2002: A cyberspace odyssey


Just picture eager early-decision admits languishing through senior year in high school.

"We've got all these kids panting to identify themselves with Penn, lining up to be our kids by December, and then we just bombard them with distracting junk mail for nine months before we let them do anything serious about Penn," e-mailed Jim O'Donnell, professor of classical studies and vice provost for information systems and computing, and, as if that weren't enough, faculty master of Hill College House.

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Jim O'Donnell

E-mail, by the way, is O'Donnell's favorite mode of communication. So he and fellow e-mailer Al Filreis, professor of English, director of writing programs, faculty master of Van Pelt College House, and director of Writers House (whew!), came up with a solution.

A pre-matriculation e-mail class. Free and not-for-credit, it's for the love of learning, but it's an experiment that may lead to credit-bearing pre-matriculation courses that polish off a requirement or give students a taste of something new.

Welcome to the world of distance learning.

More than 65 early decision admits from the Class of 2002 responded eagerly via e-mail to the call for participants. Based on their letters, 32 made the final cut. "PLEASE, for the love of God, let me participate ... lest I fall prey to the brain-dead plague of most second-semester seniors," wrote Ariel Horn, one of the students now enrolled in the course.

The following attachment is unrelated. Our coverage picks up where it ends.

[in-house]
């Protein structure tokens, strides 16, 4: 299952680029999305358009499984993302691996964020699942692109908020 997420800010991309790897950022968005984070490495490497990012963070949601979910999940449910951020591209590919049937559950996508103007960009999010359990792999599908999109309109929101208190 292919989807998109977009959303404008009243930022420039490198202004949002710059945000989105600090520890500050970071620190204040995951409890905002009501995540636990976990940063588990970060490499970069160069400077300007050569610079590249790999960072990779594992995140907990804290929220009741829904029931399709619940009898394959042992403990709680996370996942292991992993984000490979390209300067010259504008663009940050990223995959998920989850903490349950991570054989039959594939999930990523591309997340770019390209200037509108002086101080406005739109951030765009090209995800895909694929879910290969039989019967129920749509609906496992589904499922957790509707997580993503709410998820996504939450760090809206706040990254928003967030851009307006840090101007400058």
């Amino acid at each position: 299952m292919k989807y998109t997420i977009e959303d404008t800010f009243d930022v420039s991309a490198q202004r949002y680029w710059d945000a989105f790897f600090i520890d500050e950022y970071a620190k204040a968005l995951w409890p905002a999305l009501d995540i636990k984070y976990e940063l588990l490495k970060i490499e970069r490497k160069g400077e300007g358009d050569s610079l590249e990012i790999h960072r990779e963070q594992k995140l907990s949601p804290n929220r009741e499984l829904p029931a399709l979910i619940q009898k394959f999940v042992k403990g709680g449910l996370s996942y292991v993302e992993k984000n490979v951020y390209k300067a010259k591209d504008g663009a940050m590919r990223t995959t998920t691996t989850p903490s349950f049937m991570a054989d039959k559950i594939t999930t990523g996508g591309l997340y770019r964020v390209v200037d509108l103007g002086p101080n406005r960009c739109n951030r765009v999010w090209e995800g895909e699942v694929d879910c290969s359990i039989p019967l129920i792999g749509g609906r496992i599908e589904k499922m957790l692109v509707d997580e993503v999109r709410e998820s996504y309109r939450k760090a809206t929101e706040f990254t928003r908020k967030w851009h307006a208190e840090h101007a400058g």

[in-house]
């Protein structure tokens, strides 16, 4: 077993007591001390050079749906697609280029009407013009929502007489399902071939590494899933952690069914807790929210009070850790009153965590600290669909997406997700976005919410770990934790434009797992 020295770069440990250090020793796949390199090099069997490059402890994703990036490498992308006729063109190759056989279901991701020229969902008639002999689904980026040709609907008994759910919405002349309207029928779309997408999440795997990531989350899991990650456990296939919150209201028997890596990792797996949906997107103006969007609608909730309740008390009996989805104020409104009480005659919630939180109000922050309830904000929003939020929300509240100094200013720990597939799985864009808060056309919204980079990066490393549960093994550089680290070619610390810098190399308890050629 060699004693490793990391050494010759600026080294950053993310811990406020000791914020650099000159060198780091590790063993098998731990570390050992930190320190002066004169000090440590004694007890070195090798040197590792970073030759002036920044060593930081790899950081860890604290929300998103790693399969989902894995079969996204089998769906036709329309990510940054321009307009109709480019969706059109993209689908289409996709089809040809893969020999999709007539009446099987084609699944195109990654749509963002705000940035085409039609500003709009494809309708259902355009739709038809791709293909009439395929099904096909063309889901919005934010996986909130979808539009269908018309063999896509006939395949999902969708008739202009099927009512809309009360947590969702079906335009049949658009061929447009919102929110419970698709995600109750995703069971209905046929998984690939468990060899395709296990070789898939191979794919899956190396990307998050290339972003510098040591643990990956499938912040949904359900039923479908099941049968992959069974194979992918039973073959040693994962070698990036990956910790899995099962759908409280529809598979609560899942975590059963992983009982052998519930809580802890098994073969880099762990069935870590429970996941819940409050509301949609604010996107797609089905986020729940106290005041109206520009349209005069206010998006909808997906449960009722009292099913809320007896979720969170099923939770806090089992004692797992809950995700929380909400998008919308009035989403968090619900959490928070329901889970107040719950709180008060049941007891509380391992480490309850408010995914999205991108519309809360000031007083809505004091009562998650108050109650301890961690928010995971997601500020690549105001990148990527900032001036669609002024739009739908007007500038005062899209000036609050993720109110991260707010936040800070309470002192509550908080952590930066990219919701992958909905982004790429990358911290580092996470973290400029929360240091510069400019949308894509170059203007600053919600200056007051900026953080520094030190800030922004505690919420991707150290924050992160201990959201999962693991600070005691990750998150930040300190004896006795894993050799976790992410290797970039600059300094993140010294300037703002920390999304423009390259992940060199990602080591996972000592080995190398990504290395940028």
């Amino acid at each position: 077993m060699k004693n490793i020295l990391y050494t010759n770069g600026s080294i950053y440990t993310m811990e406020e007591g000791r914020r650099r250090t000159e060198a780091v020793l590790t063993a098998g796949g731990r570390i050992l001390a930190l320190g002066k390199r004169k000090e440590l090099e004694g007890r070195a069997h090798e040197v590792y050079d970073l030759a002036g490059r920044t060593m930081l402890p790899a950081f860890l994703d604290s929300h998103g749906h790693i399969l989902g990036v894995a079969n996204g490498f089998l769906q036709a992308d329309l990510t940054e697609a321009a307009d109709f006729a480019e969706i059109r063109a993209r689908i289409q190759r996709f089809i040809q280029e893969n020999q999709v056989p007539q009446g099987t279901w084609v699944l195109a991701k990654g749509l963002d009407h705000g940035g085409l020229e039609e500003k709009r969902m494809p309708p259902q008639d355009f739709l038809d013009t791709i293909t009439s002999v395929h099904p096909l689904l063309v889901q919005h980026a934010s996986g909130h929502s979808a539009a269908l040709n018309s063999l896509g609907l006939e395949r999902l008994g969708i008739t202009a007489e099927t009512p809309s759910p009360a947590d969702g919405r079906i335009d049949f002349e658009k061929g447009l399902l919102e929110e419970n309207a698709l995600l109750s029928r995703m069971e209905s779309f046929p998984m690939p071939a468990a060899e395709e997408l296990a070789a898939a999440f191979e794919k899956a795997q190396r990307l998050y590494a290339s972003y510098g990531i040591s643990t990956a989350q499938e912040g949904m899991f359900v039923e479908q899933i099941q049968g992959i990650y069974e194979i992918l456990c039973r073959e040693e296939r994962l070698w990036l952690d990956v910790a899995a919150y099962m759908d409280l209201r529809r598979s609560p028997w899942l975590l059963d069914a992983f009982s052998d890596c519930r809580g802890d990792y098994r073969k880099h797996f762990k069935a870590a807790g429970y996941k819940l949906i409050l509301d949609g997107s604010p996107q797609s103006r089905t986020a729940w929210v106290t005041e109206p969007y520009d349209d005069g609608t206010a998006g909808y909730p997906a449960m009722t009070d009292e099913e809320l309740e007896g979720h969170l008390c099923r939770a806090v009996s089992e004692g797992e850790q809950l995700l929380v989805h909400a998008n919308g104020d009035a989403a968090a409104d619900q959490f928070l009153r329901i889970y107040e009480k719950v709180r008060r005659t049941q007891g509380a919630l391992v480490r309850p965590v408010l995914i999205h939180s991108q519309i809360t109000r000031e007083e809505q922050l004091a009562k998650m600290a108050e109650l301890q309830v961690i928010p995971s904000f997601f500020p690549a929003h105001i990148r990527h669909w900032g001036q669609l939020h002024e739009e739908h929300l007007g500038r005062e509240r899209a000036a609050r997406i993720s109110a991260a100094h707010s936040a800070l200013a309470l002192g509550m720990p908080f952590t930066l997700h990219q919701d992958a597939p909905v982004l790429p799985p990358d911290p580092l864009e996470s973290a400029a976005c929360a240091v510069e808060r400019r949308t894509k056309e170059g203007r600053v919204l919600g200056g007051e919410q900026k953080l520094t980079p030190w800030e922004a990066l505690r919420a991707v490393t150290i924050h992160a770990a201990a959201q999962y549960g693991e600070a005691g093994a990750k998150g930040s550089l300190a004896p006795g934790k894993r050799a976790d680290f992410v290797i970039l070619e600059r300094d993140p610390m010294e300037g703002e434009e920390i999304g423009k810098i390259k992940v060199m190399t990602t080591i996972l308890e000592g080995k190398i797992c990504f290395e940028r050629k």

The students come from as far away as Pakistan and Malaysia. But they're as close as their computers -- unless, of course, a glitch prevents communication, as it did when Ena Marwaha fell off the listserv. Joshua Chu has limited computer access to a computer while he's in Singapore on a youth leadership program with his church. But an archive of all the electronic discussion allows them both to catch up.

The course, even though it is on a listserv, runs much like a normal seminar, with reading assignments, discussions (that cross over the ether) about ideas and assignments, and probing questions from the faculty. The insights read like a typical college course: "Books and other forms of the written word are records of our thoughts," mused Rachel Sherman, "and therefore proof of our existence."

Further proof of the course's existence lies in the home page, http://www.english.upenn.edu/2002 (that's the Class of 2002, in case you're wondering), which one of the enrollees took it upon himself to create.

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Al Filreis

The two professors hoped the course would give students more than just an introduction to academia at Penn. The students are finding just that: "Learning about each other without ever seeing one another has brought me a new perspective on individuality," Kathryn Whitfield e-mailed, in response to our e-mail wondering how the students were enjoying the course.

Filreis bubbled over at the course's success to date: "I am just stunned by the students' ... passion for starting now to learn at the university level. With all the complicated talk about 'life-long learning,' it's easy to forget how technologically and pedagogically simple it is to get a head start on teaching our new students. I consider this the ultimate 'New Student Orientation.'"

Originally published on February 12, 1998